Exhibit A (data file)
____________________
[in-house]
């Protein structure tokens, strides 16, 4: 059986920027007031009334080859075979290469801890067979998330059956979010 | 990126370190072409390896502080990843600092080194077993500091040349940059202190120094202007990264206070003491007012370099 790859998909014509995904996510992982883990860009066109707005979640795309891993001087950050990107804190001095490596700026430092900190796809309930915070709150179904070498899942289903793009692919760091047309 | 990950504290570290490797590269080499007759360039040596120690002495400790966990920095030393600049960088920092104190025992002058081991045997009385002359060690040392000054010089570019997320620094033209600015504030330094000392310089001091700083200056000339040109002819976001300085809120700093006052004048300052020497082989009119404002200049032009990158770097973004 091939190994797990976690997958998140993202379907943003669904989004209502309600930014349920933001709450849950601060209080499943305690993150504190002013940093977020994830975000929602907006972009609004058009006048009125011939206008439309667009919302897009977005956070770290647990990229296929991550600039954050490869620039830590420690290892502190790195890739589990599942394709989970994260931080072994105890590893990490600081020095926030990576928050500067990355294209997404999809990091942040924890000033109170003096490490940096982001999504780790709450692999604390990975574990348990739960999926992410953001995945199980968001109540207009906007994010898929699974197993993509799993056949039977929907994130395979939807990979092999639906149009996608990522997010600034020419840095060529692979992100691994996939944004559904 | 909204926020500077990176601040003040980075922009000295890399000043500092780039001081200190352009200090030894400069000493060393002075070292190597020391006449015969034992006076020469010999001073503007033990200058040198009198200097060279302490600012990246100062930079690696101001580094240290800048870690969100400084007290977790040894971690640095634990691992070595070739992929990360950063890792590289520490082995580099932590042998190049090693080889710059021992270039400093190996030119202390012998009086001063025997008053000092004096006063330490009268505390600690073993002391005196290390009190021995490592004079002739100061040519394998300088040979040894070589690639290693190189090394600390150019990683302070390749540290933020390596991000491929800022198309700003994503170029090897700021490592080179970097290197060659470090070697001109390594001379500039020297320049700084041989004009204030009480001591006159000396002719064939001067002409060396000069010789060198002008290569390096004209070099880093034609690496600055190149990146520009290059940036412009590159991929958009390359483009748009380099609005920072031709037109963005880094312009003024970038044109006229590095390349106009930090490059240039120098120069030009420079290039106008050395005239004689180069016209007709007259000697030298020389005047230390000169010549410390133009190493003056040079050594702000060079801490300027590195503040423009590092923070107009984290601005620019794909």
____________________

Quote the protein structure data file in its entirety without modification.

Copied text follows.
[in-house]
């Protein structure tokens, strides 16, 4: 059986920027007031009334080859075979290469801890067979998330059956979010 | 990126370190072409390896502080990843600092080194077993500091040349940059202190120094202007990264206070003491007012370099 790859998909014509995904996510992982883990860009066109707005979640795309891993001087950050990107804190001095490596700026430092900190796809309930915070709150179904070498899942289903793009692919760091047309 | 990950504290570290490797590269080499007759360039040596120690002495400790966990920095030393600049960088920092104190025992002058081991045997009385002359060690040392000054010089570019997320620094033209600015504030330094000392310089001091700083200056000339040109002819976001300085809120700093006052004048300052020497082989009119404002200049032009990158770097973004 091939190994797990976690997958998140993202379907943003669904989004209502309600930014349920933001709450849950601060209080499943305690993150504190002013940093977020994830975000929602907006972009609004058009006048009125011939206008439309667009919302897009977005956070770290647990990229296929991550600039954050490869620039830590420690290892502190790195890739589990599942394709989970994260931080072994105890590893990490600081020095926030990576928050500067990355294209997404999809990091942040924890000033109170003096490490940096982001999504780790709450692999604390990975574990348990739960999926992410953001995945199980968001109540207009906007994010898929699974197993993509799993056949039977929907994130395979939807990979092999639906149009996608990522997010600034020419840095060529692979992100691994996939944004559904 | 909204926020500077990176601040003040980075922009000295890399000043500092780039001081200190352009200090030894400069000493060393002075070292190597020391006449015969034992006076020469010999001073503007033990200058040198009198200097060279302490600012990246100062930079690696101001580094240290800048870690969100400084007290977790040894971690640095634990691992070595070739992929990360950063890792590289520490082995580099932590042998190049090693080889710059021992270039400093190996030119202390012998009086001063025997008053000092004096006063330490009268505390600690073993002391005196290390009190021995490592004079002739100061040519394998300088040979040894070589690639290693190189090394600390150019990683302070390749540290933020390596991000491929800022198309700003994503170029090897700021490592080179970097290197060659470090070697001109390594001379500039020297320049700084041989004009204030009480001591006159000396002719064939001067002409060396000069010789060198002008290569390096004209070099880093034609690496600055190149990146520009290059940036412009590159991929958009390359483009748009380099609005920072031709037109963005880094312009003024970038044109006229590095390349106009930090490059240039120098120069030009420079290039106008050395005239004689180069016209007709007259000697030298020389005047230390000169010549410390133009190493003056040079050594702000060079801490300027590195503040423009590092923070107009984290601005620019794909």